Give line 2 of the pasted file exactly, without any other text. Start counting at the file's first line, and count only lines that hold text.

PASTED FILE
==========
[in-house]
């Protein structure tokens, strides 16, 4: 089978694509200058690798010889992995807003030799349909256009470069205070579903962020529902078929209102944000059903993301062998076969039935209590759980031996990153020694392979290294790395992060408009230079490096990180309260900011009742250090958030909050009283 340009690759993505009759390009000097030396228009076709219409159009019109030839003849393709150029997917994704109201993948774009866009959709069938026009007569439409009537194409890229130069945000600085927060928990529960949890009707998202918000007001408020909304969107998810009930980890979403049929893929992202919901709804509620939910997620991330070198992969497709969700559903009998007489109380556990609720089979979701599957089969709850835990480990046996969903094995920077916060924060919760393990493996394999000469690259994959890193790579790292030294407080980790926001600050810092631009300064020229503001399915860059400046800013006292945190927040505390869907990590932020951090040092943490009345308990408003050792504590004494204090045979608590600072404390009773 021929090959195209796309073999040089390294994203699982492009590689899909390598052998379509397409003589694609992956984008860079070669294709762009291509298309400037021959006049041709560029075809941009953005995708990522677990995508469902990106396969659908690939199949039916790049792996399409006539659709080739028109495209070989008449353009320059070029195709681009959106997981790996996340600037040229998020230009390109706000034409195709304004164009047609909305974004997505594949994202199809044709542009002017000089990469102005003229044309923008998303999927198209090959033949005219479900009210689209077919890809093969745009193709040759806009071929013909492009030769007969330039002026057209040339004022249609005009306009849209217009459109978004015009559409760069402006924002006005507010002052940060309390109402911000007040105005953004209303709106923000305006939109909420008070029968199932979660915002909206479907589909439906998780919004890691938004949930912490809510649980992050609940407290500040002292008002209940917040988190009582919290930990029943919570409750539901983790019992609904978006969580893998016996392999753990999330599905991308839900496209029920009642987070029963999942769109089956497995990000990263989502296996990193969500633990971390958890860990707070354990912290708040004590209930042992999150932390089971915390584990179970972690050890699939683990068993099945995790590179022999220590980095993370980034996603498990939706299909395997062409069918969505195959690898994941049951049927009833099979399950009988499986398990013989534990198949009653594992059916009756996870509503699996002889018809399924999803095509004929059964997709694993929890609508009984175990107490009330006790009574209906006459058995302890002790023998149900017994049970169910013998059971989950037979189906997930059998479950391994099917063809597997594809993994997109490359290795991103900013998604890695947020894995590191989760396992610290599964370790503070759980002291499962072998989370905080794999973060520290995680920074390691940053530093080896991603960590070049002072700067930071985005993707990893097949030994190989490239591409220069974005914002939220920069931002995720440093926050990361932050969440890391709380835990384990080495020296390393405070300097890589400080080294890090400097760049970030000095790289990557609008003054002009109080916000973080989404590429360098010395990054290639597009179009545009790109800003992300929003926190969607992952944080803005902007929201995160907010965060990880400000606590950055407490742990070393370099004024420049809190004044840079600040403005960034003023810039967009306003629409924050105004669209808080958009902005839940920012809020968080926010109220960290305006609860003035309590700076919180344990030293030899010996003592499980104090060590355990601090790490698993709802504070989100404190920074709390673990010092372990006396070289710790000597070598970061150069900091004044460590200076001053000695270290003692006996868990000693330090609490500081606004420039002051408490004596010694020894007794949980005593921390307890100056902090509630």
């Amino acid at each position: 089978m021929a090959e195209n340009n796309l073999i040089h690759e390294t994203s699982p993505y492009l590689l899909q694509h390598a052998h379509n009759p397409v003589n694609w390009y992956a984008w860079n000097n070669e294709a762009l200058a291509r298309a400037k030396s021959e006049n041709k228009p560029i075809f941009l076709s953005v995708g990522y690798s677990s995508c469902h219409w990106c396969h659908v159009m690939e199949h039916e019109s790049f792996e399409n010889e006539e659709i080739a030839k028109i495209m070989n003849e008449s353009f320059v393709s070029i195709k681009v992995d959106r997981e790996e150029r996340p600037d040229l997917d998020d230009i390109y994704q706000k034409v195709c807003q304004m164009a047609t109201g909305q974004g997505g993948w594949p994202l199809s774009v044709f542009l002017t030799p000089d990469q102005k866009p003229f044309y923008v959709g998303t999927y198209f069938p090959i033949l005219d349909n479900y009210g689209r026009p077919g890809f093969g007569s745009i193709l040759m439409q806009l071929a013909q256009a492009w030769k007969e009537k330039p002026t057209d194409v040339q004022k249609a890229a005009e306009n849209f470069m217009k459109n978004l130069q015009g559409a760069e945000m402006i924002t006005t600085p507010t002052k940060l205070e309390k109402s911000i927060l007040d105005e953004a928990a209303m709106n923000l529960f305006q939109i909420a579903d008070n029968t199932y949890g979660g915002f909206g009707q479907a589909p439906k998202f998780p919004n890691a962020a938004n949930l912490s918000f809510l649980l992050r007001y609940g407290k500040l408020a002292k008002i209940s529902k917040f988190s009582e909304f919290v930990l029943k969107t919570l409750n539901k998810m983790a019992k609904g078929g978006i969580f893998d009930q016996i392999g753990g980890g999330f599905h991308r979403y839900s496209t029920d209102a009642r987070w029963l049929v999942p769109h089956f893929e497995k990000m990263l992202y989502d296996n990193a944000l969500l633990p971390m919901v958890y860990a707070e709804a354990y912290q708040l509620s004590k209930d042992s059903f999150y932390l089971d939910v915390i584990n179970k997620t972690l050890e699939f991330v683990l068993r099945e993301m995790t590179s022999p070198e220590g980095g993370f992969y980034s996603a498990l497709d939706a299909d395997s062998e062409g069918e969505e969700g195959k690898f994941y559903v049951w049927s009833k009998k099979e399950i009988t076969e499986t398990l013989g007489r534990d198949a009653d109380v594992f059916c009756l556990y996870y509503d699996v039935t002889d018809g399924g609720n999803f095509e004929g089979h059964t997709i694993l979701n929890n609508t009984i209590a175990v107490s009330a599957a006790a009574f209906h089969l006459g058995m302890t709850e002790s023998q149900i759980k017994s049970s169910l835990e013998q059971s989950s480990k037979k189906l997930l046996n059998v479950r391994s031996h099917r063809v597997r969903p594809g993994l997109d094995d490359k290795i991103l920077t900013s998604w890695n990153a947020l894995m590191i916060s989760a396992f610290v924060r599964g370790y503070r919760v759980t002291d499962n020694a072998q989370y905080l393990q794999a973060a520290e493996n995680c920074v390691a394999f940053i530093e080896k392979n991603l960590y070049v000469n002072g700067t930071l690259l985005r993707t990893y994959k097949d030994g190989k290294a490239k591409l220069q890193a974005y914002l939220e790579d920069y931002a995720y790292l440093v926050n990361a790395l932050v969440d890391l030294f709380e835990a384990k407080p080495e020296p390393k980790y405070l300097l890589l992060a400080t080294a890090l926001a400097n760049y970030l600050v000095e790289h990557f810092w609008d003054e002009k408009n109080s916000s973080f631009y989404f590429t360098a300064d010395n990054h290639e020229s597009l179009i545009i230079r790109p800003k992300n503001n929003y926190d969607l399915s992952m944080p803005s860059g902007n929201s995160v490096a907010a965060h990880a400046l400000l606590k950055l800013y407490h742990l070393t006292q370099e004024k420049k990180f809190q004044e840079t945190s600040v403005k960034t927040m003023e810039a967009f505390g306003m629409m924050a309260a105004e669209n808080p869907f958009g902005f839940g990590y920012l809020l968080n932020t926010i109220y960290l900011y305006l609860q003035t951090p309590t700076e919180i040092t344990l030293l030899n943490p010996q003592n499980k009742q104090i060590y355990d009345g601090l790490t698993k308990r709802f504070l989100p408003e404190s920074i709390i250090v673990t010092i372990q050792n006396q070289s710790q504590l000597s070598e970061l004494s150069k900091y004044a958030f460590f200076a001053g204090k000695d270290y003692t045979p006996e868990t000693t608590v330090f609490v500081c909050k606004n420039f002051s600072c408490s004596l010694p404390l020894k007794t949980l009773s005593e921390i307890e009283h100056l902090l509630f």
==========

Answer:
């Protein structure tokens, strides 16, 4: 089978694509200058690798010889992995807003030799349909256009470069205070579903962020529902078929209102944000059903993301062998076969039935209590759980031996990153020694392979290294790395992060408009230079490096990180309260900011009742250090958030909050009283 340009690759993505009759390009000097030396228009076709219409159009019109030839003849393709150029997917994704109201993948774009866009959709069938026009007569439409009537194409890229130069945000600085927060928990529960949890009707998202918000007001408020909304969107998810009930980890979403049929893929992202919901709804509620939910997620991330070198992969497709969700559903009998007489109380556990609720089979979701599957089969709850835990480990046996969903094995920077916060924060919760393990493996394999000469690259994959890193790579790292030294407080980790926001600050810092631009300064020229503001399915860059400046800013006292945190927040505390869907990590932020951090040092943490009345308990408003050792504590004494204090045979608590600072404390009773 021929090959195209796309073999040089390294994203699982492009590689899909390598052998379509397409003589694609992956984008860079070669294709762009291509298309400037021959006049041709560029075809941009953005995708990522677990995508469902990106396969659908690939199949039916790049792996399409006539659709080739028109495209070989008449353009320059070029195709681009959106997981790996996340600037040229998020230009390109706000034409195709304004164009047609909305974004997505594949994202199809044709542009002017000089990469102005003229044309923008998303999927198209090959033949005219479900009210689209077919890809093969745009193709040759806009071929013909492009030769007969330039002026057209040339004022249609005009306009849209217009459109978004015009559409760069402006924002006005507010002052940060309390109402911000007040105005953004209303709106923000305006939109909420008070029968199932979660915002909206479907589909439906998780919004890691938004949930912490809510649980992050609940407290500040002292008002209940917040988190009582919290930990029943919570409750539901983790019992609904978006969580893998016996392999753990999330599905991308839900496209029920009642987070029963999942769109089956497995990000990263989502296996990193969500633990971390958890860990707070354990912290708040004590209930042992999150932390089971915390584990179970972690050890699939683990068993099945995790590179022999220590980095993370980034996603498990939706299909395997062409069918969505195959690898994941049951049927009833099979399950009988499986398990013989534990198949009653594992059916009756996870509503699996002889018809399924999803095509004929059964997709694993929890609508009984175990107490009330006790009574209906006459058995302890002790023998149900017994049970169910013998059971989950037979189906997930059998479950391994099917063809597997594809993994997109490359290795991103900013998604890695947020894995590191989760396992610290599964370790503070759980002291499962072998989370905080794999973060520290995680920074390691940053530093080896991603960590070049002072700067930071985005993707990893097949030994190989490239591409220069974005914002939220920069931002995720440093926050990361932050969440890391709380835990384990080495020296390393405070300097890589400080080294890090400097760049970030000095790289990557609008003054002009109080916000973080989404590429360098010395990054290639597009179009545009790109800003992300929003926190969607992952944080803005902007929201995160907010965060990880400000606590950055407490742990070393370099004024420049809190004044840079600040403005960034003023810039967009306003629409924050105004669209808080958009902005839940920012809020968080926010109220960290305006609860003035309590700076919180344990030293030899010996003592499980104090060590355990601090790490698993709802504070989100404190920074709390673990010092372990006396070289710790000597070598970061150069900091004044460590200076001053000695270290003692006996868990000693330090609490500081606004420039002051408490004596010694020894007794949980005593921390307890100056902090509630």